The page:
PoliticsStacy M. Brown

As More Americans Die, Trump’s ‘Two-Term Quest’ Leaves Little Time for Duties

According to many political watchers and Constitution experts, Donald Trump has neglected his duties as president of the United States.

The long list of grievances his critics point to include Trump’s total inaction as the coronavirus claims more American lives.

Consider that South Korea registered 686 new cases on a recent Wednesday. While it marked that country’s highest daily total since February, at least 45 U.S. states have averaged more daily cases.

To date, roughly 17 million Americans have received coronavirus diagnoses and more than 307,000 have died. And while Trump has been mostly silent on relief aid to struggling Americans and businesses, he has spent an abundance of time at his private golf course, refusing to accept his failed bid for reelection.

After U.S. Attorney General William Barr announced that the Department of Justice had found no evidence to support the president’s claims of voter fraud, Trump reportedly threatened to fire Barr. He has also denounced Georgia Republican Gov. Brian Kemp, among many others, for declining to overturn results which confirm Biden’s victory.

“With the 2020 election over and a litany of lawsuits by the Trump campaign thrown out of state courts, President Trump has turned his back on his duties as president,” said Julian Goldie, CEO of Goldie Agency, which helps companies build better websites.

“He has spent his time disseminating falsehoods and holding rallies to bask in the cheers of his zealots. Throughout his divisive run as president, Trump has disregarded norms, and this lame-duck period is no different,” Goldie added.

Goldie noted that most outgoing presidents take advantage of the time between the election and inauguration by pushing through pet policies, issuing pardons and appeasing super PAC contributors, all the while still performing their job as president.

“Trump’s behavior during this time is odd but the main issue isn’t the rallies – it’s his disregard for fulfilling his presidential responsibilities,” Goldie remarked.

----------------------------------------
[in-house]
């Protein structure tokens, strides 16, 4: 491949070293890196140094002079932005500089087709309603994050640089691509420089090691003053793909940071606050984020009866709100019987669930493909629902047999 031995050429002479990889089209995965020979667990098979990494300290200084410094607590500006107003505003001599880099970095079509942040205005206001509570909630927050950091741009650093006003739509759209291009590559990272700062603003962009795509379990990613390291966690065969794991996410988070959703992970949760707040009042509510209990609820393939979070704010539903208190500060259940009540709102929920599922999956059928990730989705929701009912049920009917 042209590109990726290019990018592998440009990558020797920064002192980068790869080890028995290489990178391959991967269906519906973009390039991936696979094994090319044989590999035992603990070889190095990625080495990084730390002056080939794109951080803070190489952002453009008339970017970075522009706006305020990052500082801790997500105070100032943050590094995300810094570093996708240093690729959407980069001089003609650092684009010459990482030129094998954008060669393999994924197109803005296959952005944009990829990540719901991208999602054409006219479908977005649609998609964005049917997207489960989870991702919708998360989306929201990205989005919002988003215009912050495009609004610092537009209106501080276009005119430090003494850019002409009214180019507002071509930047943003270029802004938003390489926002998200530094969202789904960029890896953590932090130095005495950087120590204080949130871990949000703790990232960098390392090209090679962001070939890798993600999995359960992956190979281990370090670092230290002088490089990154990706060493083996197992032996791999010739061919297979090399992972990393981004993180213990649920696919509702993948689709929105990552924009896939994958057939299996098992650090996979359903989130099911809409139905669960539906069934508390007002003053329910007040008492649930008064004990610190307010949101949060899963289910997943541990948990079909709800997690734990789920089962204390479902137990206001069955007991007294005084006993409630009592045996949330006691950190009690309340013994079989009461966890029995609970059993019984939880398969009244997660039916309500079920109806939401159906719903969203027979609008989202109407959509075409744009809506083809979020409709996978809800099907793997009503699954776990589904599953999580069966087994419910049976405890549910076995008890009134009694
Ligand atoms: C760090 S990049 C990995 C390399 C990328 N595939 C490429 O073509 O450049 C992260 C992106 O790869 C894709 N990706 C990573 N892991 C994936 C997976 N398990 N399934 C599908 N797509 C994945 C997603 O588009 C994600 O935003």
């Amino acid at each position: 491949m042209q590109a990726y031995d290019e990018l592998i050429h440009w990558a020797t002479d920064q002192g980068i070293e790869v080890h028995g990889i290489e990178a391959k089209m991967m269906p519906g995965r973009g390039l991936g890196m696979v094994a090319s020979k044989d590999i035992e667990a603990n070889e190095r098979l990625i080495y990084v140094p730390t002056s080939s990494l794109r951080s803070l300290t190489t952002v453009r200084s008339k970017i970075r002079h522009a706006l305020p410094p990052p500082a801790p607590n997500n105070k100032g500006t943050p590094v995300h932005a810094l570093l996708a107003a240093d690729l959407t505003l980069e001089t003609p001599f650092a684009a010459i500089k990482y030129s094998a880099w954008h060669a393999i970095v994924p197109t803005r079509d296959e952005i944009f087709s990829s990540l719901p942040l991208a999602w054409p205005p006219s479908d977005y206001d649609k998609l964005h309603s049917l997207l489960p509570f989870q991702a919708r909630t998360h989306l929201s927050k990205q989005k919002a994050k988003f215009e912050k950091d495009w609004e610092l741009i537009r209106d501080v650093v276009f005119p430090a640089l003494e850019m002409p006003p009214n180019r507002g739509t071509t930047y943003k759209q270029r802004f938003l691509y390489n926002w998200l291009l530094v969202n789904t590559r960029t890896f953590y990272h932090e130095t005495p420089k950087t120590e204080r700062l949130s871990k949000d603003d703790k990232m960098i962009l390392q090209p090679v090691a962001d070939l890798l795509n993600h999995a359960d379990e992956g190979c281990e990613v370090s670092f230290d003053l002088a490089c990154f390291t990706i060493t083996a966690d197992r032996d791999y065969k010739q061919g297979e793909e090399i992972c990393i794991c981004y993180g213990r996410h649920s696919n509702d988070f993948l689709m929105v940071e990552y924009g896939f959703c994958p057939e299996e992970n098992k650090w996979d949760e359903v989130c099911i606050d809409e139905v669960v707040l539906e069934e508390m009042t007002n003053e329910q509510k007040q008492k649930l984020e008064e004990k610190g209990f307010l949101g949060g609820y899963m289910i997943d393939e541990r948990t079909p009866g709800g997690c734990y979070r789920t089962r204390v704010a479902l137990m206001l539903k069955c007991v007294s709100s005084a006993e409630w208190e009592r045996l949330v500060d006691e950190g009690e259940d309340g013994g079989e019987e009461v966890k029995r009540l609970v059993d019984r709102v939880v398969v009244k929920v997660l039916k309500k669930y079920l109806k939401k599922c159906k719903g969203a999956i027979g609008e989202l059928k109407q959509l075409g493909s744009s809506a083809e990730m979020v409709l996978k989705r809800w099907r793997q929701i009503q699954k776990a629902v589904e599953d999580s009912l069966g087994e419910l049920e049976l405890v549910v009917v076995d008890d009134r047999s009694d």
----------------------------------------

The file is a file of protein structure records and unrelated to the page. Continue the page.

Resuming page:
Michael Montgomery, a political scientist who teaches in the Department of Health and Human Services at the University of Michigan-Dearborn and the MPA program at Eastern Michigan University, points to two constitutional mechanisms for dealing with a president who is not performing the duties of the office – or not performing those duties properly.

“The first is Impeachment under Article I Section 2. The second is removal for incapacity under Section 4 of the 25th Amendment,” offered Montgomery, who’s also a former U.S. diplomat. “Both mechanisms are effectively inoperative at the current time given that Republicans in his Cabinet and the Senate are at a minimum protecting this president or, in many cases, actively supporting him.

“As long as the party that controls the Senate is willing to put party before country and stand with this president, there is effectively nothing that can be done under our laws and Constitution as they presently stand,” Montgomery said.

In fact, little can be done to force a lame-duck president into action, said Mark J. Rozell, the dean of the Schar School of Policy and Government and Ruth D. and John T. Hazel Chair in Public Policy at George Mason University.

“In theory, Congress could pass multiple bills to send up to the president for his approval or veto, but a lame-duck, divided Congress isn’t a realistic vehicle for pushing large-scale legislation,” Rozell said. ”Barring a crisis or other major event forcing the president to act, it seems that we are stuck with running out the clock on his presidency.”

Michael Goldstein, who has taught Law and Society at Golden Gate University and represented California death row inmates on appeal, sees no way to force Trump to do his job.

“No court would consider interfering, both because of the ‘separation-of-powers’ and ‘political-question’ doctrines and because there is no easily definable test for whether a president is performing his duties,” Goldstein said. “Regarding Congress, the Senate would probably not pass – much less override a veto of – a bill cutting off his salary unless he gets back to work. He claims he is donating his salary to charity in any event.”

Still, Goldstein suggests that Trump’s inaction could be good for the nation. The less Trump is involved in government operations, the more the many people still in the Executive Branch who know what they are doing can stay under the radar and try to do their jobs, Goldstein offered.

“This includes, of course, the public health response to COVID-19 and its special importance to the Black communities, among others,” he said. “I have a fantasy of bold state-level prosecutors intimidating him into more caution around his incendiary election-subversion remarks by charging Trump with their version of what, in my state, would be criminal interference with an executive officer in the performance of his or her duties. That, however, is unlikely to happen and could further inflame his base.

“As to returning to work, the more golf Donald Trump plays between now and Jan. 20, the better off we will all be,” Goldstein added.

Stacy M. Brown

I’ve worked for the Daily News of Los Angeles, the L.A. Times, Gannet and the Times-Tribune and have contributed to the Pocono Record, the New York Post and the New York Times. Television news opportunities have included: NBC, MSNBC, Scarborough Country, the Abrams Report, Today, Good Morning America, NBC Nightly News, Imus in the Morning and Anderson Cooper 360. Radio programs like the Wendy Williams Experience, Tom Joyner Morning Show and the Howard Stern Show have also provided me the chance to share my views.

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